Lost Land

Ecology Matters by Duke Vasey

Quoted from the Collier County web site: “Section 163.3191 (2)(b), Florida Statutes, requires Evaluation & Appraisal Reports to assess the extent of vacant and developable land within the relevant jurisdiction.” In Collier County, nonresidential development is restricted by the county's future land use designations. But, it's safe, at least under current conditions, to assume that most vacant and developable land will ultimately be developed either as commercial and residential property or be in agricultural use. Approximately 138,100 acres or 10 percent of Collier County is developed land.

Conversely, 334,347 acres or 24 percent of Collier County consists of vacant and developable land and those are the values used in the Collier Inter-Active Growth Model (CIGM) approved by the BCC in January, 2009, as a supplemental planning tool serving a 2010 population of 321,520 residents. The most recent University of Florida Bureau of Economic and Business Research projection is 446,400 residents, an increase of 113,368 for the County at year 2025.

Where is the other two thirds of our “1,354,936” acres? The simple answer is that county planners actually accept federal ownership of a large part of Collier County as a given!

Seems hard to believe in an era where politicians are clamoring for economic development that they would use a planning model that was based on less than a third of its land area. How can we possibly have a productive economy if the county doesn’t control all of its assets? The federal government should not be in the land business. These lands need to be returned to the states.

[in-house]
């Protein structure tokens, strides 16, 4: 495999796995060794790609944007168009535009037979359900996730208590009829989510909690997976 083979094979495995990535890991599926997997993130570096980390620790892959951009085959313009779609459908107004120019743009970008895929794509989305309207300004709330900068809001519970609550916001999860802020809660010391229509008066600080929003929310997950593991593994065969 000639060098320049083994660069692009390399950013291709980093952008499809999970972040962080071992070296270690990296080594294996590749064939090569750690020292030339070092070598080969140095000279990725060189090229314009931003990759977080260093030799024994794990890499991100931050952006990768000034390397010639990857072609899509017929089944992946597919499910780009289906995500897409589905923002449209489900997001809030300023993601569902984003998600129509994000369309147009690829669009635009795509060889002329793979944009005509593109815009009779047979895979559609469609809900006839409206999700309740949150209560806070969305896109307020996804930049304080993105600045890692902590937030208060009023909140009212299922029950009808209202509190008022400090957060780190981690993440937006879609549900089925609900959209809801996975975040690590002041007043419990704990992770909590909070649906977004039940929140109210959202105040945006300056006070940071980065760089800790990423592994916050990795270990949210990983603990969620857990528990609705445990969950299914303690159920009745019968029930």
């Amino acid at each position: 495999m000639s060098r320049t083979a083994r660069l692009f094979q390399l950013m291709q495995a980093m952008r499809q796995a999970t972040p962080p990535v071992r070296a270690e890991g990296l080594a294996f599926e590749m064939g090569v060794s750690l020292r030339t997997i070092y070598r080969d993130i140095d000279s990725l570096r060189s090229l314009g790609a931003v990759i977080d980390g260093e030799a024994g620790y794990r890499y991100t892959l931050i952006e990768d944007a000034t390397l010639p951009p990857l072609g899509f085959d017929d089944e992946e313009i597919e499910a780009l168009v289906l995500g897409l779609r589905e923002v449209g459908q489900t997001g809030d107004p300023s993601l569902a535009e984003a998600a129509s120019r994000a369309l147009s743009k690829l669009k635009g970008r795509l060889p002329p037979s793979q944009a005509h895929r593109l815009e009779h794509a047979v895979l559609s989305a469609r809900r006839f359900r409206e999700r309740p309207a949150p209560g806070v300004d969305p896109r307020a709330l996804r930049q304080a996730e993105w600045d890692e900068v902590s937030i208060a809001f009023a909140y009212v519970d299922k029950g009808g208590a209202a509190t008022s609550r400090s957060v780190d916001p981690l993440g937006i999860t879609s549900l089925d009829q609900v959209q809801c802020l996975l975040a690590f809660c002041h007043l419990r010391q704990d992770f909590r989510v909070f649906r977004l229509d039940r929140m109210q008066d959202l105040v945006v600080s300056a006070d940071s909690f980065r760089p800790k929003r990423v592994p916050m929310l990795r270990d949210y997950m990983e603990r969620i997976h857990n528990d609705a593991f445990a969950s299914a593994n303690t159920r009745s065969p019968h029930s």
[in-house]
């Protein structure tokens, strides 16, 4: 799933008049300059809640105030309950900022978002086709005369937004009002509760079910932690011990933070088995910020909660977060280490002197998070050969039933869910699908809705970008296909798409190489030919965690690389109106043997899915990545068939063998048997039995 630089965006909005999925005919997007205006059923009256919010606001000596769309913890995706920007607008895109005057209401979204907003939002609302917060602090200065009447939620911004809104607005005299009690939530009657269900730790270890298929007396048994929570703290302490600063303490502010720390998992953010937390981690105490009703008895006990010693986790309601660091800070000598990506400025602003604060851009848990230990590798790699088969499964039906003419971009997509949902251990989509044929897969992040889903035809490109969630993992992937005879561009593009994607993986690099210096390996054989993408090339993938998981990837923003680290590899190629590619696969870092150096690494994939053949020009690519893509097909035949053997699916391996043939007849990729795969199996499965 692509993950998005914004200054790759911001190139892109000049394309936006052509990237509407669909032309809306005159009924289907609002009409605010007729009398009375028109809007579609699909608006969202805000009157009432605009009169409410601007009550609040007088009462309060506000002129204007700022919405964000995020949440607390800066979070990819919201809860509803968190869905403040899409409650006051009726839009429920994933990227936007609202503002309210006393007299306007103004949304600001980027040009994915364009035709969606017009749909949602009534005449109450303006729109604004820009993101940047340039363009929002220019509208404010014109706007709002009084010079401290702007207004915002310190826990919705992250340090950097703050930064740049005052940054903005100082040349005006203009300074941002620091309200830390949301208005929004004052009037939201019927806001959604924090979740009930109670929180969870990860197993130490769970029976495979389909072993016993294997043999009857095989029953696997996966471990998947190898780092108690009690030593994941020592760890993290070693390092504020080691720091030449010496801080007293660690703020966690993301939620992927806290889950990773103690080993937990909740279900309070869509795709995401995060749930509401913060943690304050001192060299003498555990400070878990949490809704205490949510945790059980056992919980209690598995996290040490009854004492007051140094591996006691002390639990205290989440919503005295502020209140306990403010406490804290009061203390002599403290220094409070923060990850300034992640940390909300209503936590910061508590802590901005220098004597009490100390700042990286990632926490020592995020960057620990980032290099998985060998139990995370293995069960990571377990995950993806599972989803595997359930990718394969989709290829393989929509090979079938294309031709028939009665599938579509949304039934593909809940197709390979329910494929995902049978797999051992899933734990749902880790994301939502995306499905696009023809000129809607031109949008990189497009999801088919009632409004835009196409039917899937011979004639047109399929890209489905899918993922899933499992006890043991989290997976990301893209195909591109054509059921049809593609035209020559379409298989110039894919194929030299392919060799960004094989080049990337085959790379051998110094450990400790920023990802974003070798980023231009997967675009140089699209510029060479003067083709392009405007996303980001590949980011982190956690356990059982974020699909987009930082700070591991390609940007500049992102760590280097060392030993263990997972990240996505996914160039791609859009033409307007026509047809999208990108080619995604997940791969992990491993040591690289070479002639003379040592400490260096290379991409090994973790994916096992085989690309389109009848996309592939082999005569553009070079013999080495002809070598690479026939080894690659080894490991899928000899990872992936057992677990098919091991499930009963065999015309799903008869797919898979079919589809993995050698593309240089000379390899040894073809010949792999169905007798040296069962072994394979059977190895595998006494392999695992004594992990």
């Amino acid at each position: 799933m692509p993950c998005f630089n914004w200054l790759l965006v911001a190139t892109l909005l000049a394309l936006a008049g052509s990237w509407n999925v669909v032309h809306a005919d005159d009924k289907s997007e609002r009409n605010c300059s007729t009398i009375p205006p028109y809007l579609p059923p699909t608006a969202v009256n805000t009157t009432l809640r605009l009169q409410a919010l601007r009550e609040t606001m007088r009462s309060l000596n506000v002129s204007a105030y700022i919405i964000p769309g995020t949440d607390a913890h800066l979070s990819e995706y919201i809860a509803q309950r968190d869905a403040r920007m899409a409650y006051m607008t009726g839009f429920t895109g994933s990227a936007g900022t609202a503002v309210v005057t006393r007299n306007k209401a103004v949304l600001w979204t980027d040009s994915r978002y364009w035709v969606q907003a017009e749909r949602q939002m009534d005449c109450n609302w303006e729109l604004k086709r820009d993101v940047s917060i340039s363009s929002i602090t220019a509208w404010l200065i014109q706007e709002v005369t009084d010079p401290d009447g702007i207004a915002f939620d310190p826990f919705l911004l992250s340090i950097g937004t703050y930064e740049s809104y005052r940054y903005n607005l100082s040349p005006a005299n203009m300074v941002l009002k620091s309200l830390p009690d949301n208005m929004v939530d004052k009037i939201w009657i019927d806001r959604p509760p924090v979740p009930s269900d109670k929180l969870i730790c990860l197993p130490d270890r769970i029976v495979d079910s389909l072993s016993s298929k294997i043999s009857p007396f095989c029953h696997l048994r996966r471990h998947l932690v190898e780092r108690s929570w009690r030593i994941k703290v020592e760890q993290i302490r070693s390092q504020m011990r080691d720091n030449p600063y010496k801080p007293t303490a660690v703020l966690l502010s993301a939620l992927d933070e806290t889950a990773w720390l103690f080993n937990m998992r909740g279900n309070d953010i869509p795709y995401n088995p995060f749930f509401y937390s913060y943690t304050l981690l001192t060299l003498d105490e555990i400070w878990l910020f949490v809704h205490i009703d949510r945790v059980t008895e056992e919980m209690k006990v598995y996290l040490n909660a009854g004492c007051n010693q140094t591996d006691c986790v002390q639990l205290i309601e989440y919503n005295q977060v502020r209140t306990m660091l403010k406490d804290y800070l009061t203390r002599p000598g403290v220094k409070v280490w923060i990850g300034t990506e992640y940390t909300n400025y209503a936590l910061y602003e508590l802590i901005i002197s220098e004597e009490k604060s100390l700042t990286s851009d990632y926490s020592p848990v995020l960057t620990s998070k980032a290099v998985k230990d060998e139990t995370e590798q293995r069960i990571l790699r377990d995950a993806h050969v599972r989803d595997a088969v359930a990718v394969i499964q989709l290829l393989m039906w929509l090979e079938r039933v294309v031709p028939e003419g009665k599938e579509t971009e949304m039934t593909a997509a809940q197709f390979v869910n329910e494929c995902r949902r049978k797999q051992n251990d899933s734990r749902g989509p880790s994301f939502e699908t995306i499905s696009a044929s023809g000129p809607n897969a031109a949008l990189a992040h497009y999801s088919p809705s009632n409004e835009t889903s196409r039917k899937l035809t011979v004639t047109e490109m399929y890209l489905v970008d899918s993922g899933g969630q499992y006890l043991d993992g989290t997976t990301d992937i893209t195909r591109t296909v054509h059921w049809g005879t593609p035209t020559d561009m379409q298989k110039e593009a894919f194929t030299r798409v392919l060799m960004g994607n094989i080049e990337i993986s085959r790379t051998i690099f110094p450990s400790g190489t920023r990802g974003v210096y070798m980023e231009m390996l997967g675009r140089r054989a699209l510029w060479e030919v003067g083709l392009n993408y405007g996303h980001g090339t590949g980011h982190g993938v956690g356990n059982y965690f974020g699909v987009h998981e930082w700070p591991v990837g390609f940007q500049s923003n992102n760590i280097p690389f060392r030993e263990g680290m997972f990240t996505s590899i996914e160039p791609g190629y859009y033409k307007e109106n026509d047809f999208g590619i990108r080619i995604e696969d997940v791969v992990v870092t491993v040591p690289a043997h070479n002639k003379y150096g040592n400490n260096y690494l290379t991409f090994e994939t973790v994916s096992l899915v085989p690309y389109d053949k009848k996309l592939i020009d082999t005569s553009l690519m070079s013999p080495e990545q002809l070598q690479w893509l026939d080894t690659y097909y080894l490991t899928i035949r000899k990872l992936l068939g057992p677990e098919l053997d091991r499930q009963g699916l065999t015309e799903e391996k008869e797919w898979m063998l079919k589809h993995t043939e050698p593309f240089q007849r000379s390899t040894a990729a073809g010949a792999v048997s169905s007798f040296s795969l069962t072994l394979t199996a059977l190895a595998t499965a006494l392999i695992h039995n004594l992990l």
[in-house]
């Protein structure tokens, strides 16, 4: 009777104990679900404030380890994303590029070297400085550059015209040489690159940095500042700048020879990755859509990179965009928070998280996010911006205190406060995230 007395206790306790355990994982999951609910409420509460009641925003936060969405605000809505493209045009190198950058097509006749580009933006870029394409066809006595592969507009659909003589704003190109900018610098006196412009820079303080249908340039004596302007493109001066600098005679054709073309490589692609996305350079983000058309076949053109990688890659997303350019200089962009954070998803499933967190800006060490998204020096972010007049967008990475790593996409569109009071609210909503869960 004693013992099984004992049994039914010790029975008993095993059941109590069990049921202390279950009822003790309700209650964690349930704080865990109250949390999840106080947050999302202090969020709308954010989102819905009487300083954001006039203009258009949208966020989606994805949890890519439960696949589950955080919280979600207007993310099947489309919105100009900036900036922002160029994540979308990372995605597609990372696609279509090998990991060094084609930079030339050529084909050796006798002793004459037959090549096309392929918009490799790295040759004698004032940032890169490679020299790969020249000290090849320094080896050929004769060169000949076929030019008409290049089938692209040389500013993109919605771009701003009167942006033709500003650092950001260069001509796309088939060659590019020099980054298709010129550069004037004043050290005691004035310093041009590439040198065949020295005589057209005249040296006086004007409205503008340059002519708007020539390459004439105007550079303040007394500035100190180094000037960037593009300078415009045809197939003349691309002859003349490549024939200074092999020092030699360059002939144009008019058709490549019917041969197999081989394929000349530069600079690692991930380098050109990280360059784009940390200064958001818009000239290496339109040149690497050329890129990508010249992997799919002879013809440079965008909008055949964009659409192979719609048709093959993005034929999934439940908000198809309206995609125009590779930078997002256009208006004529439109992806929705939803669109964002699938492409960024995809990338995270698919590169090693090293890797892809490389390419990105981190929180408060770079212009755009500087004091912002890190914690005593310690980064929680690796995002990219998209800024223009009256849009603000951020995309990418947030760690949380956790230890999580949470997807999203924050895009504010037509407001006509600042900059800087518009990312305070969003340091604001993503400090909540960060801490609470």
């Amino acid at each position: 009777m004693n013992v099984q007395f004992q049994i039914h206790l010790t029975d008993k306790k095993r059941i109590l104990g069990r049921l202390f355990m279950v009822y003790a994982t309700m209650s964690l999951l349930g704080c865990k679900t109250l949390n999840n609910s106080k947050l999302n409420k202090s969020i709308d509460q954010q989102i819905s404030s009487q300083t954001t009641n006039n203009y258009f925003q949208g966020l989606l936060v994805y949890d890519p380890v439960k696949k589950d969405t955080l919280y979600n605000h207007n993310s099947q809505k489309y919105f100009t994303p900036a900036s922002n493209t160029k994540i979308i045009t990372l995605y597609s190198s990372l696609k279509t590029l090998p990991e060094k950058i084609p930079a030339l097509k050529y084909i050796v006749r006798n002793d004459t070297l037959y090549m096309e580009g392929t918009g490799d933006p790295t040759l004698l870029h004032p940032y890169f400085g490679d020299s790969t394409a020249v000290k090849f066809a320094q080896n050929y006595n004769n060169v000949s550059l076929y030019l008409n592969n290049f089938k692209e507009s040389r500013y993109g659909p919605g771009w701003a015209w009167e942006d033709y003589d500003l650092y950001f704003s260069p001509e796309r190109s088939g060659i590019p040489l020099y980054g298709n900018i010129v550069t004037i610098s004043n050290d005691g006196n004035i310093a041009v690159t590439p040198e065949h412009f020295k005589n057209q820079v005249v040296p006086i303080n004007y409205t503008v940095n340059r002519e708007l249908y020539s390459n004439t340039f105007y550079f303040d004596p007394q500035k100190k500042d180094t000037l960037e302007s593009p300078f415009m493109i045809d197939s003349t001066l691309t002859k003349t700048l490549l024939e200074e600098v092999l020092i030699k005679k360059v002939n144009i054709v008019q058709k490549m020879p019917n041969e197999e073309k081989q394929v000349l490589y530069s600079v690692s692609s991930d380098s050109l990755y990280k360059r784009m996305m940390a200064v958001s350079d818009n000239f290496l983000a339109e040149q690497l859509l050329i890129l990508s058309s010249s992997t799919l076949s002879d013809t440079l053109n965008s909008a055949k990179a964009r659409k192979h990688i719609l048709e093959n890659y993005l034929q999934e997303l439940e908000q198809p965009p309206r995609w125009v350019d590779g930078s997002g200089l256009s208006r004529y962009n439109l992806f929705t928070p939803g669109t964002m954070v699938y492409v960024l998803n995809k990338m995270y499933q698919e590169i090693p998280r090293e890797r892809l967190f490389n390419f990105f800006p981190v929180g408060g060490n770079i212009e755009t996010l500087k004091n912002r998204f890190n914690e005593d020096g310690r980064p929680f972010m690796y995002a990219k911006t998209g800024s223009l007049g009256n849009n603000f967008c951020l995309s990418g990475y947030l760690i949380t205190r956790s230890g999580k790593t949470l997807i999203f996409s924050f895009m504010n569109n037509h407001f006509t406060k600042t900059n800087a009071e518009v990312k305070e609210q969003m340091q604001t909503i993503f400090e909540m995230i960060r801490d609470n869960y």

Would our governor start a state-level movement to reclaim Florida lands? Is it time we insist that federal lands be returned to the state that are rightfully ours?

In a presentation, Collier County Community Planning Manager Michael Bosi said, “...the CIGM can be used to pace the timing and identify advantageous locations for expenditures and acquisitions of land for parks, water and sewer facilities, fire stations and so forth--giving Collier County the opportunity to use their resources for the maximum benefit of its citizens. The CIGM will function as a management tool to assist in the update of the Annual Update and Inventory Report and Capital Improvement Element of the Growth Management Plan.”

Why doesn’t the CIGM identify how and why county planners should tackle the harder problems? As it stands, the county demonstrates little interest in doing anything transformative. What concerns me is our inability to ecologically manage all of Collier County's land area.

As it stands now, no one in the county is very concerned with any of the federal land and quite content to run rough shod over The Estates in a frenzy to urbanize every build-able spot. Why not broaden our horizons and make a land grab? Maybe then we could get a Golden Gate Master Plan that recognizes it as rural area. Clearly tell new comers where to locate the highly congested spaces with single family houses, zero lot lines and large shopping complexes so that after they move in, their first morning call is not to have coffee with their commissioner to ask for a shopping center on the vacant corner lot to save travel time and offer convenient shopping.

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